How to identify a Fall Armyworm


  • Fall Armyworm eggs are normally whitish/cream in color when fresh, but turn dark/grey when they are about to hatch.
  • They are normally covered in fine hairs and white wool-like material.







  • Laid in clusters between 100-299 eggs per cluster on the upper or lower sides of the leaf, the stalk and funnel of the maize plant.
  • Eggs normally hatch within 2-3 days after being laid






Image source: CABI

Fall Armyworm larvae (caterpillar)

  • The young caterpillars spin silken threads that they use to move from one plant to the other aided by the wind.
  • Newly hatched caterpillars are green in color during the 1st-2nd instars and turn brown to black from 3rd to 6th
  • The fall armyworm caterpillars have a dark head with a pale, upside down Y-shaped mark on the front.
  • The big caterpillars have four raised dark spots that form a square pattern on the 2nd to the last segment when seen from above.
  • The caterpillars can live for 12-20 days depending on the temperature and other environmental conditions.
  • They like hiding in the funnels during the day to prevent being seen.
  • Newly hatched caterpillars are normally black in color and move in a mass away from the other eggs towards the maize funnel.
  • They normally hide inside the maize whorl during the day and mainly come out in the evening and early in the morning. This is mainly to feed and cause crop damage.
  • If you detect tiny holes, large ragged holes and orange sawdust-like material on leaves, be sure that you have Fall Armyworm infestation in your crop.
  • Fall Armyworms are cannibalistic and tend to feed on younger caterpillars.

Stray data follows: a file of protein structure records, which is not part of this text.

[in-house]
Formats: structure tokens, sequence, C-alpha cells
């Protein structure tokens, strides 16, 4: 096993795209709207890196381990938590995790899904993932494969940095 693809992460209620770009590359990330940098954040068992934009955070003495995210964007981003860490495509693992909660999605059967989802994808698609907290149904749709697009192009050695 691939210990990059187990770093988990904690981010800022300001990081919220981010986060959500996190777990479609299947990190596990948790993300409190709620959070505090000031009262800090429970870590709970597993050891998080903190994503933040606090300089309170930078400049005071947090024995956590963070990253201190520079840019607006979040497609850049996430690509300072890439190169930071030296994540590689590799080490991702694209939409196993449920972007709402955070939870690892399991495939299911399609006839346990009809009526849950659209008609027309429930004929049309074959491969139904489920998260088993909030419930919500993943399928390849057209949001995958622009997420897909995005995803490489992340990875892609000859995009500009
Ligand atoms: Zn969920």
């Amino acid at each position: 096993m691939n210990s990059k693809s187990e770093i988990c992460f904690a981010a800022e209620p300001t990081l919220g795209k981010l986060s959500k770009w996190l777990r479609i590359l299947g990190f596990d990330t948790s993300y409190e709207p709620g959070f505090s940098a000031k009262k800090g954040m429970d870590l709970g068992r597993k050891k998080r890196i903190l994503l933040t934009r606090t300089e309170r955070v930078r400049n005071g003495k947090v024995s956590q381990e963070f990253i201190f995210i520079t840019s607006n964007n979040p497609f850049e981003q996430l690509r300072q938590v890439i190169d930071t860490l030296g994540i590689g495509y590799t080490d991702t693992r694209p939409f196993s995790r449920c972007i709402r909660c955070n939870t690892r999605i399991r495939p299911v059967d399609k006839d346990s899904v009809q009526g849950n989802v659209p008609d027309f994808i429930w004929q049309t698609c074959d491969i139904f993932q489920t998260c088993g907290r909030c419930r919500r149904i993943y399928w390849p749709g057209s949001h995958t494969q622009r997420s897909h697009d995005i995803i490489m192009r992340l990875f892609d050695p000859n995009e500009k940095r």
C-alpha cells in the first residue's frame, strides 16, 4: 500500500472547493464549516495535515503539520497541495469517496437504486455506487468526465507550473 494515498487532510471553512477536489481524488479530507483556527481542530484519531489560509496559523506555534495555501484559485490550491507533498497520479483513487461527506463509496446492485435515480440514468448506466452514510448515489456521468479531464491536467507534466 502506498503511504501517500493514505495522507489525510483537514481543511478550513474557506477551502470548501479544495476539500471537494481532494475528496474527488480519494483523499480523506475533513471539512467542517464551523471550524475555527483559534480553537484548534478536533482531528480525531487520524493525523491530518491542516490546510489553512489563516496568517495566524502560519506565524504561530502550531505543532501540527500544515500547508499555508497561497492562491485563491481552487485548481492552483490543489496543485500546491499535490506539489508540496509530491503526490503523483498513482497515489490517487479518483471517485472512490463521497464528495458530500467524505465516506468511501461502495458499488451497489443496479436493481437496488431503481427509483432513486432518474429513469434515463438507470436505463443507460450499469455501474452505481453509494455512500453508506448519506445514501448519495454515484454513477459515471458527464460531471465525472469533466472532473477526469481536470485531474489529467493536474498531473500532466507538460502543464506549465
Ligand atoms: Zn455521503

Image: Syngenta seed care


Fall Armyworm pupa

  • The pupa is reddish brown in color and forms a cocoon of about 20-30mm in length and is oval in shape. They are mostly found in the soil 2-8cm deep.
  • The pupa lives for 12-14days before the moth emerges.


Fall Armyworm moths

The moths can fly long distances in a single night, mate and lay eggs. A female moth can lay up to 1500eggs in her lifetime.

  • The moth is grey-brown in color
  • Male moth: Has conspicuous white spots on the tip and center of the forewings. The forewings are grey and brown in color.
  • They live up to 2-3 weeks before dying
  • Migratory and can travel long distances


Image: Bugguide


Symptoms of pest damage

  • Check for small to large irregular and elongated holes on the leaves.
  • Window panes of translucent patches are caused by small FAW in the 1st – 2nd
  • Large irregular elongated holes on leaves are caused by the big FAW in the 3rd – 6th
  • Sawdust-like material(“frass”) in the maize funnel or on the leaves, tassels, and cobs show heavy infestation in the plant


Difference between a fall armyworm and African  armyworm

African armyworms may seem similar to fall armyworms, but have some distinctions. The fall armyworm normally creates small holes in the stem of maize crops which is contrary to African armyworms.

For African armyworms, they normally hatch somewhere outside the farm and then steadily eat their way through everything in their path as a group. However, for the fall armyworm moth, it lays its eggs on the host plant.  The larvae fall armyworm does not eat everything, but as it grows moves up the maize plant causing more damage.  The fall armyworm also makes a lot of yellowish debris and whitish powder on the leaves and funnel where they are.



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